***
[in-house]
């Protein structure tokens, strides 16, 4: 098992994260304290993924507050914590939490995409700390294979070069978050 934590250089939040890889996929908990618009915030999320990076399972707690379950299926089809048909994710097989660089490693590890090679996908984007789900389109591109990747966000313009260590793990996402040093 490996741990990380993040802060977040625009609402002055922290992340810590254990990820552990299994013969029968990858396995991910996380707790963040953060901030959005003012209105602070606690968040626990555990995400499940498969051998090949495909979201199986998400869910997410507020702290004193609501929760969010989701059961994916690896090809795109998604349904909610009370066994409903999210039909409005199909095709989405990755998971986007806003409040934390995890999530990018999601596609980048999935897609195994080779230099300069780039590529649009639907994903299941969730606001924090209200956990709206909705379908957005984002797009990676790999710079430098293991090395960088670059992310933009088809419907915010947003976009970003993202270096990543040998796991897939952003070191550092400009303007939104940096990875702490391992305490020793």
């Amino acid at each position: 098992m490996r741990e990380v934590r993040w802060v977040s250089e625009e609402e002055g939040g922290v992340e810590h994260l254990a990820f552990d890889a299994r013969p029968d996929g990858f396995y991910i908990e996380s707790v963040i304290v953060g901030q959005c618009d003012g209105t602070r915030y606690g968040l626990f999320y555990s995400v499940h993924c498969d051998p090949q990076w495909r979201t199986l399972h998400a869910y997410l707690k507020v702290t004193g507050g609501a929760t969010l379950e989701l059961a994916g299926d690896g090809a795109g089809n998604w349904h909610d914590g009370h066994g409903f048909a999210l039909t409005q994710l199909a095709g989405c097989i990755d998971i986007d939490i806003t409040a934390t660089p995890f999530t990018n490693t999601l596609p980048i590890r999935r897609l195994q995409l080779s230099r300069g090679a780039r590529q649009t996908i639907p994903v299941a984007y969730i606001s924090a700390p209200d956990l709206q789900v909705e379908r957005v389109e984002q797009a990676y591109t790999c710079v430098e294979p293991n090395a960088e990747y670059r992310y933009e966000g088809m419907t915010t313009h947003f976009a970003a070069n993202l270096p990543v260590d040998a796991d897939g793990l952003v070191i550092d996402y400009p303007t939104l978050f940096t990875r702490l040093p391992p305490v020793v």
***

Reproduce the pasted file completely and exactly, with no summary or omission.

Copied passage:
[in-house]
């Protein structure tokens, strides 16, 4: 098992994260304290993924507050914590939490995409700390294979070069978050 934590250089939040890889996929908990618009915030999320990076399972707690379950299926089809048909994710097989660089490693590890090679996908984007789900389109591109990747966000313009260590793990996402040093 490996741990990380993040802060977040625009609402002055922290992340810590254990990820552990299994013969029968990858396995991910996380707790963040953060901030959005003012209105602070606690968040626990555990995400499940498969051998090949495909979201199986998400869910997410507020702290004193609501929760969010989701059961994916690896090809795109998604349904909610009370066994409903999210039909409005199909095709989405990755998971986007806003409040934390995890999530990018999601596609980048999935897609195994080779230099300069780039590529649009639907994903299941969730606001924090209200956990709206909705379908957005984002797009990676790999710079430098293991090395960088670059992310933009088809419907915010947003976009970003993202270096990543040998796991897939952003070191550092400009303007939104940096990875702490391992305490020793």
């Amino acid at each position: 098992m490996r741990e990380v934590r993040w802060v977040s250089e625009e609402e002055g939040g922290v992340e810590h994260l254990a990820f552990d890889a299994r013969p029968d996929g990858f396995y991910i908990e996380s707790v963040i304290v953060g901030q959005c618009d003012g209105t602070r915030y606690g968040l626990f999320y555990s995400v499940h993924c498969d051998p090949q990076w495909r979201t199986l399972h998400a869910y997410l707690k507020v702290t004193g507050g609501a929760t969010l379950e989701l059961a994916g299926d690896g090809a795109g089809n998604w349904h909610d914590g009370h066994g409903f048909a999210l039909t409005q994710l199909a095709g989405c097989i990755d998971i986007d939490i806003t409040a934390t660089p995890f999530t990018n490693t999601l596609p980048i590890r999935r897609l195994q995409l080779s230099r300069g090679a780039r590529q649009t996908i639907p994903v299941a984007y969730i606001s924090a700390p209200d956990l709206q789900v909705e379908r957005v389109e984002q797009a990676y591109t790999c710079v430098e294979p293991n090395a960088e990747y670059r992310y933009e966000g088809m419907t915010t313009h947003f976009a970003a070069n993202l270096p990543v260590d040998a796991d897939g793990l952003v070191i550092d996402y400009p303007t939104l978050f940096t990875r702490l040093p391992p305490v020793v």